In my column two weeks ago, I made this very simple point about the reporting surrounding the cost of the health care bill:
Political headlines of late have all been some version of Dow Jones newswire's recent screamer: "CBO Puts Health Bill Cost At $1 Trillion." That's as true as an Enron press release touting only one side of the company's ledger. Though the bill's expenditures do total $1 trillion, the CBO confirms its other provisions recover more than that, meaning headlines should read "CBO Says Health Bill Saves $110 Billion."
This is not speculation or my own interpretation -- this is a concrete fact, which you can see right on the CBO's website. And yet, other than this single Financial Times headline and article which tells the real story, the media hasn't stopped pushing the "health care will increase the deficit" lie. Indeed, the media has helped turn this Republican lie into a full-on zombie lie - ie. a lie that will not die.
As both Media Matters and the Washington Post's Ezra Klein show, the lie is now framing the discussion over the Senate version of the health care bill. That's to be expected -- it's Washington, D.C. after all, the beating heart of the American Idiocracy. But where that standard D.C. lie becomes a zombie lie is at the local level. When a lie starts getting repeated as fact in local news outlets where most average non-Beltway Americans get their news, it quickly becomes a zombie lie.
Colorado (where I live) provides a perfect example. Check out this blaring front page of the Denver Post from last Thursday:
Now watch this clip from the top of KDVR's local news broadcast right after the Senate's big health care vote on Saturday night -- specifically, watch the very end:
So, if you are the typical non-political junkie who glanced at the front page of the Denver Post, giant red font and a whopping 9 zeroes (for extra effect, of course) misled you to believe that the CBO says the Senate health care bill costs $849 billion -- not that the CBO actually says the Senate health care bill will reduce the deficit by $127 billion over 10 years and up to $650 billion over 20 years.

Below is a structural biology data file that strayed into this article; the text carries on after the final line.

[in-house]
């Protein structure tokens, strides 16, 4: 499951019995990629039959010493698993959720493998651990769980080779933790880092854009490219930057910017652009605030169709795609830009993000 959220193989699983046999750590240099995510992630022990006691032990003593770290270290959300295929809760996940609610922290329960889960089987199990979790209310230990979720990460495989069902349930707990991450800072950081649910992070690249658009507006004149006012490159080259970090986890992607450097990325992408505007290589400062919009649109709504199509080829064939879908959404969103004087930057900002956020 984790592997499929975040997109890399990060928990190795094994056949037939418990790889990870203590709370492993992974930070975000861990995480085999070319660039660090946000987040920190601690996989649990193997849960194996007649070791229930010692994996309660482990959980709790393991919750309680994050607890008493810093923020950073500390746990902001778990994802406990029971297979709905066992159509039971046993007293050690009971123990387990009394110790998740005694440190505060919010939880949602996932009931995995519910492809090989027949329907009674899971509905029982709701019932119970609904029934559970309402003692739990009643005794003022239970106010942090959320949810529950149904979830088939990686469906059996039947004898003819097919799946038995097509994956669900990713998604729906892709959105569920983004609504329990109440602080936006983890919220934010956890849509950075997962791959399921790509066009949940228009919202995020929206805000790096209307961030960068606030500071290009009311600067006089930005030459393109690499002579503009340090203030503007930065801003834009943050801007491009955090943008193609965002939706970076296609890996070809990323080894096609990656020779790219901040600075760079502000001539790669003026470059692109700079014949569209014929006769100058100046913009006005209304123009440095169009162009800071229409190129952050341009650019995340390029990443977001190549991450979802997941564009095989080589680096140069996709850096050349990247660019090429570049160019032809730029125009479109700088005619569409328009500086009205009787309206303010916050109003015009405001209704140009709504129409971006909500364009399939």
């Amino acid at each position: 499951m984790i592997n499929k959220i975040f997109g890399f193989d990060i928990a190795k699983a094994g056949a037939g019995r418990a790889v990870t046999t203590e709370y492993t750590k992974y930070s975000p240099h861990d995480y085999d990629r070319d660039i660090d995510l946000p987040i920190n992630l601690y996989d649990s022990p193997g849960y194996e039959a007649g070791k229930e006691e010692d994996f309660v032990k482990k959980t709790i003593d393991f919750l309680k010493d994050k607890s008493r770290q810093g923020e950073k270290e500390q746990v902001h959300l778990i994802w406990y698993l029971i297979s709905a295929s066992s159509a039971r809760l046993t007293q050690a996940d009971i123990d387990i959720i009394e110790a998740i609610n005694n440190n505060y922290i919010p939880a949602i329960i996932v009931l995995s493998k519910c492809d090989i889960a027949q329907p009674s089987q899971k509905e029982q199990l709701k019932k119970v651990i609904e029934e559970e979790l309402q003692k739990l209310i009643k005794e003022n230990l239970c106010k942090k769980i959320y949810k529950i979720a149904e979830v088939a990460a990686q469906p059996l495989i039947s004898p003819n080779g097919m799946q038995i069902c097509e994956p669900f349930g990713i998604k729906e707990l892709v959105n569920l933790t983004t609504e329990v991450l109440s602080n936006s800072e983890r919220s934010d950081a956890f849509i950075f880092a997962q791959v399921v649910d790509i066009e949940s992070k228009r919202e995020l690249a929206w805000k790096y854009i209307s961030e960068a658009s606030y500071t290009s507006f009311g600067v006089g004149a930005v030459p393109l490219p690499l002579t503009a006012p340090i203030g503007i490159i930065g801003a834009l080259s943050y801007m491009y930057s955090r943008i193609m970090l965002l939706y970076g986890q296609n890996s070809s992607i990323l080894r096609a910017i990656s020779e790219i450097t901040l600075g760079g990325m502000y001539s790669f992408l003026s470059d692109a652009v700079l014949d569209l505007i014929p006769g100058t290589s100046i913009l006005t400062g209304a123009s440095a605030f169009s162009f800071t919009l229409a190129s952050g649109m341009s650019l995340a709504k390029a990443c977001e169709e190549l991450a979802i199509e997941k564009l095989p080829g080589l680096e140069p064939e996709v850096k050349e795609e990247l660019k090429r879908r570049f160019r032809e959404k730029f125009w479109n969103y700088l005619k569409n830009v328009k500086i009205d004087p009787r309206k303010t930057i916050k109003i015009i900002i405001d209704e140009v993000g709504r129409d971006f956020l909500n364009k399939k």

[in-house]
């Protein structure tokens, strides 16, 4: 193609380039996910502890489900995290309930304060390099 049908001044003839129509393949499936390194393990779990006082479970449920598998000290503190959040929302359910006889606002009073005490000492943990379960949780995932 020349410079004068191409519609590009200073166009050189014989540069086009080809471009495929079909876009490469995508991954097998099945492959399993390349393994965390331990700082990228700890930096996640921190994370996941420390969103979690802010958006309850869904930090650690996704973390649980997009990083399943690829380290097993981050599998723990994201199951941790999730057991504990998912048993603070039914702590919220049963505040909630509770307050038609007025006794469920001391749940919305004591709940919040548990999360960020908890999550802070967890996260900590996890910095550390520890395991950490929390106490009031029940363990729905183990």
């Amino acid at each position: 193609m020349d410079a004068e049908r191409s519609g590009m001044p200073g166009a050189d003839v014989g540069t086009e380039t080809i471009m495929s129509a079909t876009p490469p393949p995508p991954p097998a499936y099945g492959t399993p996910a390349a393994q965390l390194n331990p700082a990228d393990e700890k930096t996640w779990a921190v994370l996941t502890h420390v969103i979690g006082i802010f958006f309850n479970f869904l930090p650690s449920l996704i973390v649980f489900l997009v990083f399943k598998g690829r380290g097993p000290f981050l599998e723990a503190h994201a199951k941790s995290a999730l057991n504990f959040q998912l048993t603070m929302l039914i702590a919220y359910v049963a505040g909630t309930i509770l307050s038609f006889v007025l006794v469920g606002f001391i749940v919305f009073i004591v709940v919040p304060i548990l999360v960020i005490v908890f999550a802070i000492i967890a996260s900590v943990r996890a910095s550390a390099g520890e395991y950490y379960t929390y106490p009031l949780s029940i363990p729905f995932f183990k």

Likewise, if you are the typical non-political junkie who caught the evening news on Saturday, you were given at least a little more accurate information -- but only in a he-said-he-said way that calls into question the whole numbers. Specifically, you heard only that one guy - David Sirota -- claims the bill will reduce the deficit, and that another guy -- Colorado Republican Party chairman Dick Wadhams -- insists the bill costs $2.5 trillion. You didn't hear that, in fact, it wasn't David Sirota who said the bill will reduce the deficit -- it was the nonpartisan Congressional Budget Office that the Republican Party itself cites as an unquestionably credible source. And you didn't hear that Dick Wadhams literally made up his $2.5 trillion number out of thin air.
While the Republican spin is obviously deliberately dishonest, the media's misleading frame is more likely a product of pressure for oversenationalism and a lack of reporting resources. With newspapers desperately trying to attract readership, it's a better, more outrage-generating headline to put a giant number in bold red type on a cover, rather than to have a headline saying that a bill will actually save taxpayers' money (and I have to give the Denver Post's opinion editors -- who are distinct from their front-page news editors -- at least some credit for printing my original column about this kind of budgetary misinformation in its opinion section). Similarly, a general local correspondent on deadline who covers everything from local fires to state budget issues to national health care debates might not have the time nor the researchers to verify numbers -- and so it's just easier to cite them in the he-said-he-said way (and hey, at least a shred of the real story was reported in some way, even if it was delivered in a he-said-he-said form).
Regardless of the motives or explanations, however, this is how a standard Washington lie becomes a zombie lie -- a lie that simply will not die. It is repeated over and over and over again -- sometimes deliberately, sometimes negligently -- until it becomes conventional wisdom that the most trusted nonpartisan experts in the CBO say the health care bill will balloon the federal deficit...even when those nonpartisan experts are saying exactly the opposite.